Inside the hoof are 2 types of laminae. These very sensitive finger-like protrusions of tissue interlock like your fingers if you were to clasp your hands. Since a horse bears all their massive weight on their hooves, you can imagine that if these tissues become inflamed it is excruciatingly painful.
Left untreated, this devastating hoof disease can cause extensive damage and permanent deformity, ultimately leading to euthanasia as the only humane option In severe cases.
Fortunately, if you understand the signs and symptoms, you are better equipped to do your part in saving your horse.
Any horse can develop acute laminitis caused by:
- An overload of carbohydrates
- Severe gastrointestinal illness
- Mechanical stresses
But the most common is the chronic form and is usually triggered by:
- Hormonal imbalances associated with equine metabolic syndrome (EMS)
- Pituitary pars intermedia dysfunction (PPID) – also called Cushing’s disease
- Or other disorders
In its early stages, laminitis may only show the slightest symptoms, but it can also be alarmingly obvious. If you don’t act immediately the consequences could be disastrous.
So, what are the signs? If you notice any of these, it’s imperative that you call Rocky Valley Veterinary Services at 865-566-8359.
- The founder position – leaning heavily on the back legs with the forefeet stretching forward
- Constant changes in posture – shifting weight back and forth on the front feet
- Leaning to rest, lying down, or hesitant to rise
- Sweating with fever and shallow breathing
- Hooves that are warm to the touch
- A fast and strong pulse on the back of the pastern, just above or below the fetlock
- Other visible signs of pain
After you have contacted us, immediately put the horse’s feet into ice. Don’t wait to start this important step. Ice treatment has been proven to stop the progression of laminitis, but of course, does not cure it. You will need to obtain a tub deep enough to submerge the legs up to the middle of the cannon bone (similar to the area where humans get shin splints). Fill the tub with cold water and ice and continue replenishing until we arrive. This therapy can greatly reduce the severity of laminitis, even if you start it after signs of foot pain appear.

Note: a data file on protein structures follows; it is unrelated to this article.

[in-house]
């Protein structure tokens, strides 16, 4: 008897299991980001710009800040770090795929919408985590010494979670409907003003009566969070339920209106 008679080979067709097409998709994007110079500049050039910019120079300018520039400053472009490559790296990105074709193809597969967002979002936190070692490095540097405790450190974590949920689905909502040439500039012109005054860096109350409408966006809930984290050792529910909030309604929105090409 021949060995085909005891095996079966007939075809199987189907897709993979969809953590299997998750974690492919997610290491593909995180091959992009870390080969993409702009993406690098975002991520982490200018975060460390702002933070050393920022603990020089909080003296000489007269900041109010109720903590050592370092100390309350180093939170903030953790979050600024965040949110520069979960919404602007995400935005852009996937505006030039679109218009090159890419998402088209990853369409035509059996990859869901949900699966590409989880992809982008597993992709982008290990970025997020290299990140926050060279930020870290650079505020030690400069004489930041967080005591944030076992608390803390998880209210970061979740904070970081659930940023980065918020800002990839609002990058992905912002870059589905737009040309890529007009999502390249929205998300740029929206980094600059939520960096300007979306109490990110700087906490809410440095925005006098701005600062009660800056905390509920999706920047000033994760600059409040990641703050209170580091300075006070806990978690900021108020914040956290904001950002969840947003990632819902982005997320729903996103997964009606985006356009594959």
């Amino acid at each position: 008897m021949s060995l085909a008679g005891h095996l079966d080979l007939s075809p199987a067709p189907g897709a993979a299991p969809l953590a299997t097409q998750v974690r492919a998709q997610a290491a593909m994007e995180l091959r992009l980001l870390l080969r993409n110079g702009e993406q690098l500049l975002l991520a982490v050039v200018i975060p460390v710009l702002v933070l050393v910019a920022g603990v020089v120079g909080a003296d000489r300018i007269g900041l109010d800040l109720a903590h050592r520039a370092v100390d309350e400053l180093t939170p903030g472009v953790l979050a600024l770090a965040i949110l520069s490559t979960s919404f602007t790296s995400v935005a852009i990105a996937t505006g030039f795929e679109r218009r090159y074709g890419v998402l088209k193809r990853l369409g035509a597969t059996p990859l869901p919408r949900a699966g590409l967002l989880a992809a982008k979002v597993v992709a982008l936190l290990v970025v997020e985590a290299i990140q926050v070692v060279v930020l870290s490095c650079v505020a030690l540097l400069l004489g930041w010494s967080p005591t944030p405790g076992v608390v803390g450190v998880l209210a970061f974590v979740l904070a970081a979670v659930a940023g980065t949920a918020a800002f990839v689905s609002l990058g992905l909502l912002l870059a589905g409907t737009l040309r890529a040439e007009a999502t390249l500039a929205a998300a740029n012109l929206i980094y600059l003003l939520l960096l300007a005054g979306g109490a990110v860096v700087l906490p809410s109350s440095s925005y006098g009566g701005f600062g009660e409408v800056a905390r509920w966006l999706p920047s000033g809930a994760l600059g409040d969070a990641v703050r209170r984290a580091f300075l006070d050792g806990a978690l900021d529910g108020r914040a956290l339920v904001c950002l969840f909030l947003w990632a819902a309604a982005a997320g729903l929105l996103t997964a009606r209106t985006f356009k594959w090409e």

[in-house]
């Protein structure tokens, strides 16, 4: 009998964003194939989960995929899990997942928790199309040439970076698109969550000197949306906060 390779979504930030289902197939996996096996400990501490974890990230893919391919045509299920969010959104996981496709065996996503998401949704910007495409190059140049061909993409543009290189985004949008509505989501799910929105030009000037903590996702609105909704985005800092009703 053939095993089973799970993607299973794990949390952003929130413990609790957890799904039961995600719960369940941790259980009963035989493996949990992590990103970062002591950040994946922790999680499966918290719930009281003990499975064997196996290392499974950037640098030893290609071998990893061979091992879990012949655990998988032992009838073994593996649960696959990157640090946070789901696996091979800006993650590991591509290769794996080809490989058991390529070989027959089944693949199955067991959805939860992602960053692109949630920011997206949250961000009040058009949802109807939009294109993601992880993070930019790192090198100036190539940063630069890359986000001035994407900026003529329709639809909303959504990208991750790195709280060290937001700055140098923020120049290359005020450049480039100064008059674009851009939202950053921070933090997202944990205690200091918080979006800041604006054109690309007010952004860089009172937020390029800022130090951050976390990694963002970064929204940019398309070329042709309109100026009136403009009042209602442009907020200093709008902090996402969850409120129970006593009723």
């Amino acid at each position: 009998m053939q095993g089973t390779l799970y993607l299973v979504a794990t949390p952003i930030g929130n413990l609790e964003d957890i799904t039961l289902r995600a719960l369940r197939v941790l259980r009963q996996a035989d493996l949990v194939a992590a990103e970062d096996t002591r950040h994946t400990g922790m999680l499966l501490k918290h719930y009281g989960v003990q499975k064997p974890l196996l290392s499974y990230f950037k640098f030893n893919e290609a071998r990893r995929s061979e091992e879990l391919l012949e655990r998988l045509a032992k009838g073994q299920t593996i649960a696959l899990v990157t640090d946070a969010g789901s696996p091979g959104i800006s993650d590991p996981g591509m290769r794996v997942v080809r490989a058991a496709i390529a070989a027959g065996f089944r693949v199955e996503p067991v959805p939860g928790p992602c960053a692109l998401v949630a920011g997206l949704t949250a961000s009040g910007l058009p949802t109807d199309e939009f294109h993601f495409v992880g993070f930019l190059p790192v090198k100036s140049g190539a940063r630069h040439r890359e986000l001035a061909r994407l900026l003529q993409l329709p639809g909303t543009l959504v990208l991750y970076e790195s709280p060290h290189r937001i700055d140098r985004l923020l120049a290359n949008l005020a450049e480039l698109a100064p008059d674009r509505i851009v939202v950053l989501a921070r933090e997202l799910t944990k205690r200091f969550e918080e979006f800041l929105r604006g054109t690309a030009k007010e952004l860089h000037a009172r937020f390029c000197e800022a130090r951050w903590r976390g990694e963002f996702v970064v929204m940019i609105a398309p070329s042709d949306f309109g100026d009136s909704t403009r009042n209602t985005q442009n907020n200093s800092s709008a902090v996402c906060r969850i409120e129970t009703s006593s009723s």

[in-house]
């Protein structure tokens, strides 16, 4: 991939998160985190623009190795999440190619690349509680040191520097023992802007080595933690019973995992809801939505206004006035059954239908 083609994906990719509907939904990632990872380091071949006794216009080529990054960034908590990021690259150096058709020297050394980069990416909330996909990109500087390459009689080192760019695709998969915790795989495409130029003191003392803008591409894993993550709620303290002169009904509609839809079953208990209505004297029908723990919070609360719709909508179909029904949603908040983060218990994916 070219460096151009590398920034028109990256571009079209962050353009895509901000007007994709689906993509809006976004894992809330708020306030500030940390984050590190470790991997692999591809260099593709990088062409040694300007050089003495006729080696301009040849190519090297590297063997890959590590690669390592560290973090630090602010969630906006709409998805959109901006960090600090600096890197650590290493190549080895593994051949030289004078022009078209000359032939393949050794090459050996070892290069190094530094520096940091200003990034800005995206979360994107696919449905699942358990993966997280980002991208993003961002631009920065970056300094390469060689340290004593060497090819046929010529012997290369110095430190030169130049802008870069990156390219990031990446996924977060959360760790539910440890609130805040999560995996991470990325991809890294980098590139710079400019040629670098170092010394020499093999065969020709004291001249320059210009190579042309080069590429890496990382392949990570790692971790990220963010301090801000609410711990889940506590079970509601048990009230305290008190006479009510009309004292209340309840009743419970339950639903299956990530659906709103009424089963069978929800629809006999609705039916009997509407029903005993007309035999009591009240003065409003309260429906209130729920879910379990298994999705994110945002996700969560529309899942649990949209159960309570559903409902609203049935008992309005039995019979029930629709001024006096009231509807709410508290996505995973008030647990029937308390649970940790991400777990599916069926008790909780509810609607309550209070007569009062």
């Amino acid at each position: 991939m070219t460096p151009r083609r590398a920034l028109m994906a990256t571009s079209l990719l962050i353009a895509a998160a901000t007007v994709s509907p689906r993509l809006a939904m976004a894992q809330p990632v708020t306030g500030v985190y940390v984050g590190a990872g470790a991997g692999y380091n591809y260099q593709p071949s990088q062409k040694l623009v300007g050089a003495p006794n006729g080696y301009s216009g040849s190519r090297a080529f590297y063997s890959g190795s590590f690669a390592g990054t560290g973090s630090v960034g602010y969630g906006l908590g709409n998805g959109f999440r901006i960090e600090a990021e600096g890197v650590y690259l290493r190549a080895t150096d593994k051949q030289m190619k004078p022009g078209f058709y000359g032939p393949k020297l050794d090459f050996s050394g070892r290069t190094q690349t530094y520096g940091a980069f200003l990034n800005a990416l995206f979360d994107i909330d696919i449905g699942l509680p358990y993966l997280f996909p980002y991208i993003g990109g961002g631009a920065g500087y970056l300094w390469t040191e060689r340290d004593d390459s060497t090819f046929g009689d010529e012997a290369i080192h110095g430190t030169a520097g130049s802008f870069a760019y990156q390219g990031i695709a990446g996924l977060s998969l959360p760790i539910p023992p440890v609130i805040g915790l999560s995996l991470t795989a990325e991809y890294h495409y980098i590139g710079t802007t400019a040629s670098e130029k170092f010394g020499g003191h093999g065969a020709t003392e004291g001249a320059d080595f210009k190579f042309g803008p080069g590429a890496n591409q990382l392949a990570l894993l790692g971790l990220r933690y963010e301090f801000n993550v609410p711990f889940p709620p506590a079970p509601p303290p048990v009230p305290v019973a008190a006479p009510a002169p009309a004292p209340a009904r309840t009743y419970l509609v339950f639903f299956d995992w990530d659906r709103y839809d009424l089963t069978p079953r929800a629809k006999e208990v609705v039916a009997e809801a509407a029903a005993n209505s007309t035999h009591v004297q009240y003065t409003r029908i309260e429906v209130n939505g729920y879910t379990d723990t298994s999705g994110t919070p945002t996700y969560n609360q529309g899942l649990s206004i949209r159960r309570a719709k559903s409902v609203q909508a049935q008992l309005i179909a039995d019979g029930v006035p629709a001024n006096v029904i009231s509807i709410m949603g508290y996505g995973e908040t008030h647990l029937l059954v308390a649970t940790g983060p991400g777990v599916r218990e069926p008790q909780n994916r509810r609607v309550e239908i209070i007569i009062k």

While waiting for our arrival, go ahead and take the horse’s temperature. Laminitis is known to follow along with other illnesses, so be sure to write this down and let us know when we get there.
DO NOT walk your horse if you suspect he has laminitis. This greatly increases the amount of stress on the laminae with each step taken. In fact, wherever the horse is when you find him and suspect laminitis, leave him exactly where he is. Even walking a short distance can cause further damage. If you absolutely must move the horse, try to bring a trailer to him and if he wants to lie down in the trailer, let him. If there is no option but to walk him, although strongly discouraged, take the shortest route possible, preferably over soft ground.
While you’re waiting for us to arrive or shortly after we leave, you will need to prepare a stall with very deep bedding (at least 8 inches), or a pen with sand or another very soft footing. The goal here is to support the coffin bone by allowing the material to pack up inside the hoof to help prevent or reduce rotation. This will also help to alleviate the pain.
Laminitis is not a condition that you should use the “wait and see” approach. If you suspect any of these signs, call us immediately at 865-566-8359. For our established clients we have 24/7 emergency care. If you’re not an established client, please consider our compassionate, professional staff to provide exceptional care for your horse.